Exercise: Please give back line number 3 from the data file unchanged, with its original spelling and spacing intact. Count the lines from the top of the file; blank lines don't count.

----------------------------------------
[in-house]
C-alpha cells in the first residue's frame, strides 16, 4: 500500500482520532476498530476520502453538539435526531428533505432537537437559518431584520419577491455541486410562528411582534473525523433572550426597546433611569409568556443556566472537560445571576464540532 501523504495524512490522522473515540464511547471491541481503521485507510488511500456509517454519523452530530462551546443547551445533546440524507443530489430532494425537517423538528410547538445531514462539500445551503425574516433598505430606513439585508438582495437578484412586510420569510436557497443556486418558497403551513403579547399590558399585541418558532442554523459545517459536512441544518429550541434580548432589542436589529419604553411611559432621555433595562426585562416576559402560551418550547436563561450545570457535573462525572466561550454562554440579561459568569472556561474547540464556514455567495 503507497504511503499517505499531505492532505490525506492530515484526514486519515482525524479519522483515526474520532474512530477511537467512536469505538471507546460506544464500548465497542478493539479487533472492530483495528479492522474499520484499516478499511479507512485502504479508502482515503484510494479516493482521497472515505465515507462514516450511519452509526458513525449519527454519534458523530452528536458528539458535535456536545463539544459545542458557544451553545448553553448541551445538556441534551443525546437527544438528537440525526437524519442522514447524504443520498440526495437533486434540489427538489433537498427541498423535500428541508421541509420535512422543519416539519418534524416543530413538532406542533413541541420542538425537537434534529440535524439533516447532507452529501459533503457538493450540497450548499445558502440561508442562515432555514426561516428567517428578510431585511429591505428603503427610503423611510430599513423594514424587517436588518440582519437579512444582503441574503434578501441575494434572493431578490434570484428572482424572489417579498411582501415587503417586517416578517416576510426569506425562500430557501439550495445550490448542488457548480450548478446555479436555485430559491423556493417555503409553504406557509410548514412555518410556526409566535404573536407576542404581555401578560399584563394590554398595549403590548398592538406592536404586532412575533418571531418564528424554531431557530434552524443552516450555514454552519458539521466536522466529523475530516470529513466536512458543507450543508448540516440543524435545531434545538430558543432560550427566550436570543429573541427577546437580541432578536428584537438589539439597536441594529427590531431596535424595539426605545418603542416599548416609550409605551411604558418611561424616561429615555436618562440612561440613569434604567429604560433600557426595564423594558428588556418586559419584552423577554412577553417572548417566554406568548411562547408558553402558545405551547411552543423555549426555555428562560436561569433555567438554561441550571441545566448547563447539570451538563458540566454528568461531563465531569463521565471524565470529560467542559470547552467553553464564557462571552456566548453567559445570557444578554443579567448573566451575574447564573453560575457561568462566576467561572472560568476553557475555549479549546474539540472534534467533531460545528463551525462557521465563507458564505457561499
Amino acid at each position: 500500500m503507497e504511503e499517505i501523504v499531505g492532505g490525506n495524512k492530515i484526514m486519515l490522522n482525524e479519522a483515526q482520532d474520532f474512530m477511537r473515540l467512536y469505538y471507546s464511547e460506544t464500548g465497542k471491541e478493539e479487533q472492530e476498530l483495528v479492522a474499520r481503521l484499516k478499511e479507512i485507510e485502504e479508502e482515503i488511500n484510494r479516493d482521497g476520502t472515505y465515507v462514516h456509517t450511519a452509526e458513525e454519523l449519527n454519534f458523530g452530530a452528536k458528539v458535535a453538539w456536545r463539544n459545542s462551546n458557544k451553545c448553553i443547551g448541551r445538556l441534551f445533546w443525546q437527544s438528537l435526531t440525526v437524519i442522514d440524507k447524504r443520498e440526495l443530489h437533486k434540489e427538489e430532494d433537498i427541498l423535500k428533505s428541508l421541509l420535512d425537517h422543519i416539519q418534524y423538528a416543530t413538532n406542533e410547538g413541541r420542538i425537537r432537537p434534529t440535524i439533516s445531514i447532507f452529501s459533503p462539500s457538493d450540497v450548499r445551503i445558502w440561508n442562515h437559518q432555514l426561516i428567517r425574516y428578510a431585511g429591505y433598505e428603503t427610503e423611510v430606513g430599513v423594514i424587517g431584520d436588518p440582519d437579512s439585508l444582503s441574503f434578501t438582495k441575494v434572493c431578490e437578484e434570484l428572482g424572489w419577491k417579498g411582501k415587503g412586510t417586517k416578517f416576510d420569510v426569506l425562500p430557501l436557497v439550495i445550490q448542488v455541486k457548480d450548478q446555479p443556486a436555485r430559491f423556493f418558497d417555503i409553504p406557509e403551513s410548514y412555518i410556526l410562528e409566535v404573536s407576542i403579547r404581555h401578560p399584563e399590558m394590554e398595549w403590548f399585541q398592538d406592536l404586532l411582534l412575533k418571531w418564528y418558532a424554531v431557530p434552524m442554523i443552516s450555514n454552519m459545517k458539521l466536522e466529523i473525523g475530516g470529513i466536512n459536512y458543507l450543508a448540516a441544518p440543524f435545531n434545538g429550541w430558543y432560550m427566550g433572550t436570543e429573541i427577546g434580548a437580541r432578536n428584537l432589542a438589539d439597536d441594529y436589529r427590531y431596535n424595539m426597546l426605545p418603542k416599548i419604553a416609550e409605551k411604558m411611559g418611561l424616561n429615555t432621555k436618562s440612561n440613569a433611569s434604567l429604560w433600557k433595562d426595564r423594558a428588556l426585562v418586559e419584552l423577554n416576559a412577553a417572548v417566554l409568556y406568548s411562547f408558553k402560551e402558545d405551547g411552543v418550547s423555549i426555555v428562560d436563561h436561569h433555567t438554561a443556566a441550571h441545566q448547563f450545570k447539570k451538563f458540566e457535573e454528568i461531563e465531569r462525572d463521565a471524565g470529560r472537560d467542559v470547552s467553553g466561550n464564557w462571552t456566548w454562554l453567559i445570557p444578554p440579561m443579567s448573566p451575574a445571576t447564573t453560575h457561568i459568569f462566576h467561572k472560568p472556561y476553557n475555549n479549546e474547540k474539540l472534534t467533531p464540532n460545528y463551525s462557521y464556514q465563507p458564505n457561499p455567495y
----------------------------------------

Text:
Amino acid at each position: 500500500m503507497e504511503e499517505i501523504v499531505g492532505g490525506n495524512k492530515i484526514m486519515l490522522n482525524e479519522a483515526q482520532d474520532f474512530m477511537r473515540l467512536y469505538y471507546s464511547e460506544t464500548g465497542k471491541e478493539e479487533q472492530e476498530l483495528v479492522a474499520r481503521l484499516k478499511e479507512i485507510e485502504e479508502e482515503i488511500n484510494r479516493d482521497g476520502t472515505y465515507v462514516h456509517t450511519a452509526e458513525e454519523l449519527n454519534f458523530g452530530a452528536k458528539v458535535a453538539w456536545r463539544n459545542s462551546n458557544k451553545c448553553i443547551g448541551r445538556l441534551f445533546w443525546q437527544s438528537l435526531t440525526v437524519i442522514d440524507k447524504r443520498e440526495l443530489h437533486k434540489e427538489e430532494d433537498i427541498l423535500k428533505s428541508l421541509l420535512d425537517h422543519i416539519q418534524y423538528a416543530t413538532n406542533e410547538g413541541r420542538i425537537r432537537p434534529t440535524i439533516s445531514i447532507f452529501s459533503p462539500s457538493d450540497v450548499r445551503i445558502w440561508n442562515h437559518q432555514l426561516i428567517r425574516y428578510a431585511g429591505y433598505e428603503t427610503e423611510v430606513g430599513v423594514i424587517g431584520d436588518p440582519d437579512s439585508l444582503s441574503f434578501t438582495k441575494v434572493c431578490e437578484e434570484l428572482g424572489w419577491k417579498g411582501k415587503g412586510t417586517k416578517f416576510d420569510v426569506l425562500p430557501l436557497v439550495i445550490q448542488v455541486k457548480d450548478q446555479p443556486a436555485r430559491f423556493f418558497d417555503i409553504p406557509e403551513s410548514y412555518i410556526l410562528e409566535v404573536s407576542i403579547r404581555h401578560p399584563e399590558m394590554e398595549w403590548f399585541q398592538d406592536l404586532l411582534l412575533k418571531w418564528y418558532a424554531v431557530p434552524m442554523i443552516s450555514n454552519m459545517k458539521l466536522e466529523i473525523g475530516g470529513i466536512n459536512y458543507l450543508a448540516a441544518p440543524f435545531n434545538g429550541w430558543y432560550m427566550g433572550t436570543e429573541i427577546g434580548a437580541r432578536n428584537l432589542a438589539d439597536d441594529y436589529r427590531y431596535n424595539m426597546l426605545p418603542k416599548i419604553a416609550e409605551k411604558m411611559g418611561l424616561n429615555t432621555k436618562s440612561n440613569a433611569s434604567l429604560w433600557k433595562d426595564r423594558a428588556l426585562v418586559e419584552l423577554n416576559a412577553a417572548v417566554l409568556y406568548s411562547f408558553k402560551e402558545d405551547g411552543v418550547s423555549i426555555v428562560d436563561h436561569h433555567t438554561a443556566a441550571h441545566q448547563f450545570k447539570k451538563f458540566e457535573e454528568i461531563e465531569r462525572d463521565a471524565g470529560r472537560d467542559v470547552s467553553g466561550n464564557w462571552t456566548w454562554l453567559i445570557p444578554p440579561m443579567s448573566p451575574a445571576t447564573t453560575h457561568i459568569f462566576h467561572k472560568p472556561y476553557n475555549n479549546e474547540k474539540l472534534t467533531p464540532n460545528y463551525s462557521y464556514q465563507p458564505n457561499p455567495y